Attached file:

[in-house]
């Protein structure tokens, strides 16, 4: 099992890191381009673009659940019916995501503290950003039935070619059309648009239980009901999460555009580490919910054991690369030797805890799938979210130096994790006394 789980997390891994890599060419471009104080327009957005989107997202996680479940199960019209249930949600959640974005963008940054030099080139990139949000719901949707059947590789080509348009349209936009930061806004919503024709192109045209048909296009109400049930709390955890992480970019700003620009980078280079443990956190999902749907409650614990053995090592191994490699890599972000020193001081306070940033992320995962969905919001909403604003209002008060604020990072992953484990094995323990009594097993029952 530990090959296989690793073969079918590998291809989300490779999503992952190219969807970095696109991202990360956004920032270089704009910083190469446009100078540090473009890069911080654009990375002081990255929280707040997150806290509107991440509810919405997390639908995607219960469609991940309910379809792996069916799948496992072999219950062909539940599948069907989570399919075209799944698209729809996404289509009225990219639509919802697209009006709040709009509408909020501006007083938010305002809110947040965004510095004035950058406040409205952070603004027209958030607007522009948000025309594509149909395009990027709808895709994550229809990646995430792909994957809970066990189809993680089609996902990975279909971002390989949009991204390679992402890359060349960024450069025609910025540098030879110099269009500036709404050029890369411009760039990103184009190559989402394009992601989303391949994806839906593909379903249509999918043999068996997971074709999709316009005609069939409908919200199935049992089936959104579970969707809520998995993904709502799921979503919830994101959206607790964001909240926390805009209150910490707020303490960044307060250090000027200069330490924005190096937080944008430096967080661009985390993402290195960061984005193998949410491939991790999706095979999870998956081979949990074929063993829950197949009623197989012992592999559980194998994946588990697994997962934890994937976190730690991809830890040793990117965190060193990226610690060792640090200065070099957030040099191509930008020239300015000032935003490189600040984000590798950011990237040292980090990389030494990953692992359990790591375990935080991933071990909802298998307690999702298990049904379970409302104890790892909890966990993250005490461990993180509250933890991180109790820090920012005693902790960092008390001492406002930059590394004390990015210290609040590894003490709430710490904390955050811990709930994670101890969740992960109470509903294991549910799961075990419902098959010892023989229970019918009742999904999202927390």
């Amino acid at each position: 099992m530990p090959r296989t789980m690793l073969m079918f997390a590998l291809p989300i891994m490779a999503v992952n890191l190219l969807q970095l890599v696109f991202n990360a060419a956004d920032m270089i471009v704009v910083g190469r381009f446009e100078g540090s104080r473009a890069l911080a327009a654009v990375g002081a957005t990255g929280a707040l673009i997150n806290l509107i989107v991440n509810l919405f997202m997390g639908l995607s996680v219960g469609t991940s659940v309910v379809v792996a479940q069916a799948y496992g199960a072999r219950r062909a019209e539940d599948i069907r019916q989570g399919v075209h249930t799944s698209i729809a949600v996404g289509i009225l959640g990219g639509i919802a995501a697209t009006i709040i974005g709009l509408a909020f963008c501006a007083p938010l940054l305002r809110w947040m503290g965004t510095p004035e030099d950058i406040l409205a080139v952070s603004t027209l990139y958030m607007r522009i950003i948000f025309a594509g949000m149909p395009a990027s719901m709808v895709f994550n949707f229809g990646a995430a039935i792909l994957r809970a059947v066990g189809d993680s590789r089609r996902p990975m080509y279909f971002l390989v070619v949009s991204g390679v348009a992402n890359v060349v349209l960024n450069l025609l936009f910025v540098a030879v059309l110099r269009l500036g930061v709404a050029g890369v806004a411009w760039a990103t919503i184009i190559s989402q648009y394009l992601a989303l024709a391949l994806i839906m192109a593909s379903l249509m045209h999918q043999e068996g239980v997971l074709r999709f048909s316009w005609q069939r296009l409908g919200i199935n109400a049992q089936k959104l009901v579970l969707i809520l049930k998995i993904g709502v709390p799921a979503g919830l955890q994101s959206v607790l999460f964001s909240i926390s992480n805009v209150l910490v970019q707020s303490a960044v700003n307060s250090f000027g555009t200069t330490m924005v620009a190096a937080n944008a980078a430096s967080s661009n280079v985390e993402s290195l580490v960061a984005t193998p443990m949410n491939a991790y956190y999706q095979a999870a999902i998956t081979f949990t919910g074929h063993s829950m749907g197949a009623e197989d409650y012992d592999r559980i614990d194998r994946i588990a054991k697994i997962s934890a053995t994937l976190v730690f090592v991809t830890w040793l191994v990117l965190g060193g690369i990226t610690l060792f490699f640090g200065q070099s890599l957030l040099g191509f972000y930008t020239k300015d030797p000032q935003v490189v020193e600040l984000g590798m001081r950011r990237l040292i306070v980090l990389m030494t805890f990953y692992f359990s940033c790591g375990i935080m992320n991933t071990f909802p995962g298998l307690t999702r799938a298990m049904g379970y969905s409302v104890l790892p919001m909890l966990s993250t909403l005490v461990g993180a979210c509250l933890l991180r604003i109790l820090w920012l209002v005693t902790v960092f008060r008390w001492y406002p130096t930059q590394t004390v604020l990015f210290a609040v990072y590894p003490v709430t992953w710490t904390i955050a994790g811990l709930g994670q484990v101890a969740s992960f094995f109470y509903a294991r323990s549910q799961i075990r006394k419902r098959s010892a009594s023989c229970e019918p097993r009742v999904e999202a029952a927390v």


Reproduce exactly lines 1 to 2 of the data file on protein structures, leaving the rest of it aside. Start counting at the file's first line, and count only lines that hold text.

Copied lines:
[in-house]
């Protein structure tokens, strides 16, 4: 099992890191381009673009659940019916995501503290950003039935070619059309648009239980009901999460555009580490919910054991690369030797805890799938979210130096994790006394 789980997390891994890599060419471009104080327009957005989107997202996680479940199960019209249930949600959640974005963008940054030099080139990139949000719901949707059947590789080509348009349209936009930061806004919503024709192109045209048909296009109400049930709390955890992480970019700003620009980078280079443990956190999902749907409650614990053995090592191994490699890599972000020193001081306070940033992320995962969905919001909403604003209002008060604020990072992953484990094995323990009594097993029952 530990090959296989690793073969079918590998291809989300490779999503992952190219969807970095696109991202990360956004920032270089704009910083190469446009100078540090473009890069911080654009990375002081990255929280707040997150806290509107991440509810919405997390639908995607219960469609991940309910379809792996069916799948496992072999219950062909539940599948069907989570399919075209799944698209729809996404289509009225990219639509919802697209009006709040709009509408909020501006007083938010305002809110947040965004510095004035950058406040409205952070603004027209958030607007522009948000025309594509149909395009990027709808895709994550229809990646995430792909994957809970066990189809993680089609996902990975279909971002390989949009991204390679992402890359060349960024450069025609910025540098030879110099269009500036709404050029890369411009760039990103184009190559989402394009992601989303391949994806839906593909379903249509999918043999068996997971074709999709316009005609069939409908919200199935049992089936959104579970969707809520998995993904709502799921979503919830994101959206607790964001909240926390805009209150910490707020303490960044307060250090000027200069330490924005190096937080944008430096967080661009985390993402290195960061984005193998949410491939991790999706095979999870998956081979949990074929063993829950197949009623197989012992592999559980194998994946588990697994997962934890994937976190730690991809830890040793990117965190060193990226610690060792640090200065070099957030040099191509930008020239300015000032935003490189600040984000590798950011990237040292980090990389030494990953692992359990790591375990935080991933071990909802298998307690999702298990049904379970409302104890790892909890966990993250005490461990993180509250933890991180109790820090920012005693902790960092008390001492406002930059590394004390990015210290609040590894003490709430710490904390955050811990709930994670101890969740992960109470509903294991549910799961075990419902098959010892023989229970019918009742999904999202927390």